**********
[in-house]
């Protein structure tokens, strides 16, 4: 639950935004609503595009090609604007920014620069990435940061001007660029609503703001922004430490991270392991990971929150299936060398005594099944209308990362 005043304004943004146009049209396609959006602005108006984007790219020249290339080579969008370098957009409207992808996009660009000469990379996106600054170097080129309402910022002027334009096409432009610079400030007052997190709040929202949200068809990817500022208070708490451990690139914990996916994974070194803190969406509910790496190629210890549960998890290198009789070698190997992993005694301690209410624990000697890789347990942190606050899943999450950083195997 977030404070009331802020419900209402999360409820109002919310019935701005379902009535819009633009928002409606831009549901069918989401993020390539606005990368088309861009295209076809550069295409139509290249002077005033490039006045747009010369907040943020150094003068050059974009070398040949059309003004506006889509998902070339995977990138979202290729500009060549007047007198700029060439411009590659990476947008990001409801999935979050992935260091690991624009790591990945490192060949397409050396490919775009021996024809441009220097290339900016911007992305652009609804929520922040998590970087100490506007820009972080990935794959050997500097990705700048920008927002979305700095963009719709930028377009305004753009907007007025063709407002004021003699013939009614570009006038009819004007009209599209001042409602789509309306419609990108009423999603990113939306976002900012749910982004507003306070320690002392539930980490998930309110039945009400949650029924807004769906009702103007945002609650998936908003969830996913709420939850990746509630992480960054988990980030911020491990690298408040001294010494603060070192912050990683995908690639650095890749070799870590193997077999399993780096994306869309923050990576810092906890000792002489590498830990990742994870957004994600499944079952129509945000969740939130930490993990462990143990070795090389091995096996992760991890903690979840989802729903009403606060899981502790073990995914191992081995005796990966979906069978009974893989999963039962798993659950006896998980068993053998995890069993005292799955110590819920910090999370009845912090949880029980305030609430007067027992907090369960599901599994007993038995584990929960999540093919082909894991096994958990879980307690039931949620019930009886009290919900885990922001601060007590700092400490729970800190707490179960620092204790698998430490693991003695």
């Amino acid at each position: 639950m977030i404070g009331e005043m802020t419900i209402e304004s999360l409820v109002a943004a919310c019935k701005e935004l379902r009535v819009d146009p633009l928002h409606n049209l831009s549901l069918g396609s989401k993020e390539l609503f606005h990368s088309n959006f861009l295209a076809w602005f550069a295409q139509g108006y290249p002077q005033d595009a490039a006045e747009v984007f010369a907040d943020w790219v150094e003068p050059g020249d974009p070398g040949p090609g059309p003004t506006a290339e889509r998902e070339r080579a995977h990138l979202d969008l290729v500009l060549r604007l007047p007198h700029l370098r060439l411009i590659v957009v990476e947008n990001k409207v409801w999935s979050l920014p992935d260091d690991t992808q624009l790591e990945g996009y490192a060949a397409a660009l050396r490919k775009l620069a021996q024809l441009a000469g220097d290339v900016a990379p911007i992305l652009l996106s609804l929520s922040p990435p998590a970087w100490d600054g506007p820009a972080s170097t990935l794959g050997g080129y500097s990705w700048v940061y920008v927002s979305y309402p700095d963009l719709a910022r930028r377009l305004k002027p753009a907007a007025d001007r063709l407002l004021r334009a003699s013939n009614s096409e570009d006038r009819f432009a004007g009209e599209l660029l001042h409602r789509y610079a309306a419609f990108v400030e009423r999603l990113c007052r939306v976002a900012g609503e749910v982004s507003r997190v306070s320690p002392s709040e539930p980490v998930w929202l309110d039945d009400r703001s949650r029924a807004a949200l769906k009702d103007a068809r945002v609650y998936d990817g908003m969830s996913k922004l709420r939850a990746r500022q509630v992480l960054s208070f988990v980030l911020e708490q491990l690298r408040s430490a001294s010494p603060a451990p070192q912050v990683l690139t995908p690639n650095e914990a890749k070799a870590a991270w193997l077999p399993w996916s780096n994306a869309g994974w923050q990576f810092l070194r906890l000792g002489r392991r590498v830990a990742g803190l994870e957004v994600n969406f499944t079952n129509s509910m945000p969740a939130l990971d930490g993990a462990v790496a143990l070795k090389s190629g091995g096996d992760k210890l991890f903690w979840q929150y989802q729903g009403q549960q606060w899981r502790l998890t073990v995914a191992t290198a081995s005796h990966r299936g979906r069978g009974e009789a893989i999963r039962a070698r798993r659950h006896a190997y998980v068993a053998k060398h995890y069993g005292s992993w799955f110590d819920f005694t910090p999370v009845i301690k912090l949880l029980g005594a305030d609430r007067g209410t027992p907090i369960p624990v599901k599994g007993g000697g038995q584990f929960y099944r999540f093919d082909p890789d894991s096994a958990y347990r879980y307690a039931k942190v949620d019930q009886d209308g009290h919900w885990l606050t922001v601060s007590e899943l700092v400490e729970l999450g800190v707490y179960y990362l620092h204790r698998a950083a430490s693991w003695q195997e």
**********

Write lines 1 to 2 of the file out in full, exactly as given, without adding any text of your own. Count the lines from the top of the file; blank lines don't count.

[in-house]
């Protein structure tokens, strides 16, 4: 639950935004609503595009090609604007920014620069990435940061001007660029609503703001922004430490991270392991990971929150299936060398005594099944209308990362 005043304004943004146009049209396609959006602005108006984007790219020249290339080579969008370098957009409207992808996009660009000469990379996106600054170097080129309402910022002027334009096409432009610079400030007052997190709040929202949200068809990817500022208070708490451990690139914990996916994974070194803190969406509910790496190629210890549960998890290198009789070698190997992993005694301690209410624990000697890789347990942190606050899943999450950083195997 977030404070009331802020419900209402999360409820109002919310019935701005379902009535819009633009928002409606831009549901069918989401993020390539606005990368088309861009295209076809550069295409139509290249002077005033490039006045747009010369907040943020150094003068050059974009070398040949059309003004506006889509998902070339995977990138979202290729500009060549007047007198700029060439411009590659990476947008990001409801999935979050992935260091690991624009790591990945490192060949397409050396490919775009021996024809441009220097290339900016911007992305652009609804929520922040998590970087100490506007820009972080990935794959050997500097990705700048920008927002979305700095963009719709930028377009305004753009907007007025063709407002004021003699013939009614570009006038009819004007009209599209001042409602789509309306419609990108009423999603990113939306976002900012749910982004507003306070320690002392539930980490998930309110039945009400949650029924807004769906009702103007945002609650998936908003969830996913709420939850990746509630992480960054988990980030911020491990690298408040001294010494603060070192912050990683995908690639650095890749070799870590193997077999399993780096994306869309923050990576810092906890000792002489590498830990990742994870957004994600499944079952129509945000969740939130930490993990462990143990070795090389091995096996992760991890903690979840989802729903009403606060899981502790073990995914191992081995005796990966979906069978009974893989999963039962798993659950006896998980068993053998995890069993005292799955110590819920910090999370009845912090949880029980305030609430007067027992907090369960599901599994007993038995584990929960999540093919082909894991096994958990879980307690039931949620019930009886009290919900885990922001601060007590700092400490729970800190707490179960620092204790698998430490693991003695």